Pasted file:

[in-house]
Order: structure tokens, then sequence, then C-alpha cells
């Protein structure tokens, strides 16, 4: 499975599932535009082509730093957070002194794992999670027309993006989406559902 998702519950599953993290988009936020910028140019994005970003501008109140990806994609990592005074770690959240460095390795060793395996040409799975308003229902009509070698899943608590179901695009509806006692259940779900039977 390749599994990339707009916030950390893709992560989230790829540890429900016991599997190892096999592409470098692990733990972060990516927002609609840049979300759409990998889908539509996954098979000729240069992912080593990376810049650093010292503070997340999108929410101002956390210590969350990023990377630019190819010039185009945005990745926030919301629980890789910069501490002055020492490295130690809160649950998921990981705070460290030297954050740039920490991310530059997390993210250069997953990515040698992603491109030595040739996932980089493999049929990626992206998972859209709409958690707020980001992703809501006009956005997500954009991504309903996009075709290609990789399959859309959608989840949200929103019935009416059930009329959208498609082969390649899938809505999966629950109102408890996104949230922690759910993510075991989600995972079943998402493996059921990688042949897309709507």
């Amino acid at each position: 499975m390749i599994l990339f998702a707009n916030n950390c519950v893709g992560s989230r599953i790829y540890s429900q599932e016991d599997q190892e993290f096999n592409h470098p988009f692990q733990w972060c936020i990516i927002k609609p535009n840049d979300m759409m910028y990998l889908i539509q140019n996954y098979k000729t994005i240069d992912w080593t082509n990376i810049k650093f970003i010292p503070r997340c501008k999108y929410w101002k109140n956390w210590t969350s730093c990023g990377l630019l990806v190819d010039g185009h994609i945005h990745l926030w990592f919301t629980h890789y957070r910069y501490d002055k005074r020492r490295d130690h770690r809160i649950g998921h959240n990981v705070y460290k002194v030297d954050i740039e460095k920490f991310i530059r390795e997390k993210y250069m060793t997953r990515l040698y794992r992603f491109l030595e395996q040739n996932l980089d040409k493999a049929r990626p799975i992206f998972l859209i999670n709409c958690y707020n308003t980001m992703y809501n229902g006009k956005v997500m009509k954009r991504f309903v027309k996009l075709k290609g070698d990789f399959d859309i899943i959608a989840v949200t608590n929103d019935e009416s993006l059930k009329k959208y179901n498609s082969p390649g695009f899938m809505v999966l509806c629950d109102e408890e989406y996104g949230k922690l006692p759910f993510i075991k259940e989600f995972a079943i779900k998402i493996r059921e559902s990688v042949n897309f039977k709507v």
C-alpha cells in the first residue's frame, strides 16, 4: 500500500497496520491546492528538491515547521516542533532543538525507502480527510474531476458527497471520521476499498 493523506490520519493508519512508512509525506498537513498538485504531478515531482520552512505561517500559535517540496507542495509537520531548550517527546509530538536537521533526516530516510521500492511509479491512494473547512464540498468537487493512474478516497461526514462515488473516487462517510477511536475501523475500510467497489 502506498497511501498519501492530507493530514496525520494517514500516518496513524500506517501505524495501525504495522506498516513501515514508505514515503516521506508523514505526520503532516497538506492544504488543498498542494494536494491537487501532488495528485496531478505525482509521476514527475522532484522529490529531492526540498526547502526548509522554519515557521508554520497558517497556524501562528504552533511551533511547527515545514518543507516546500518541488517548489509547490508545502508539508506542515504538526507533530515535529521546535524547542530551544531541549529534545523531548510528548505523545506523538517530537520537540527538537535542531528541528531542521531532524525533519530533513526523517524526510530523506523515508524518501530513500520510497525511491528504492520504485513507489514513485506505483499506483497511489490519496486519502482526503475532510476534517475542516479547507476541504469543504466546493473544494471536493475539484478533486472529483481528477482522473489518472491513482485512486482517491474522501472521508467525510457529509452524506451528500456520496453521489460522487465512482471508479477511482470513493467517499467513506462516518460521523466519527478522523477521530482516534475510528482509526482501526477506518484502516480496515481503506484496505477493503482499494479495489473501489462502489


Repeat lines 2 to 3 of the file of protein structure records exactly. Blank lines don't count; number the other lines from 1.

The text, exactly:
Order: structure tokens, then sequence, then C-alpha cells
């Protein structure tokens, strides 16, 4: 499975599932535009082509730093957070002194794992999670027309993006989406559902 998702519950599953993290988009936020910028140019994005970003501008109140990806994609990592005074770690959240460095390795060793395996040409799975308003229902009509070698899943608590179901695009509806006692259940779900039977 390749599994990339707009916030950390893709992560989230790829540890429900016991599997190892096999592409470098692990733990972060990516927002609609840049979300759409990998889908539509996954098979000729240069992912080593990376810049650093010292503070997340999108929410101002956390210590969350990023990377630019190819010039185009945005990745926030919301629980890789910069501490002055020492490295130690809160649950998921990981705070460290030297954050740039920490991310530059997390993210250069997953990515040698992603491109030595040739996932980089493999049929990626992206998972859209709409958690707020980001992703809501006009956005997500954009991504309903996009075709290609990789399959859309959608989840949200929103019935009416059930009329959208498609082969390649899938809505999966629950109102408890996104949230922690759910993510075991989600995972079943998402493996059921990688042949897309709507």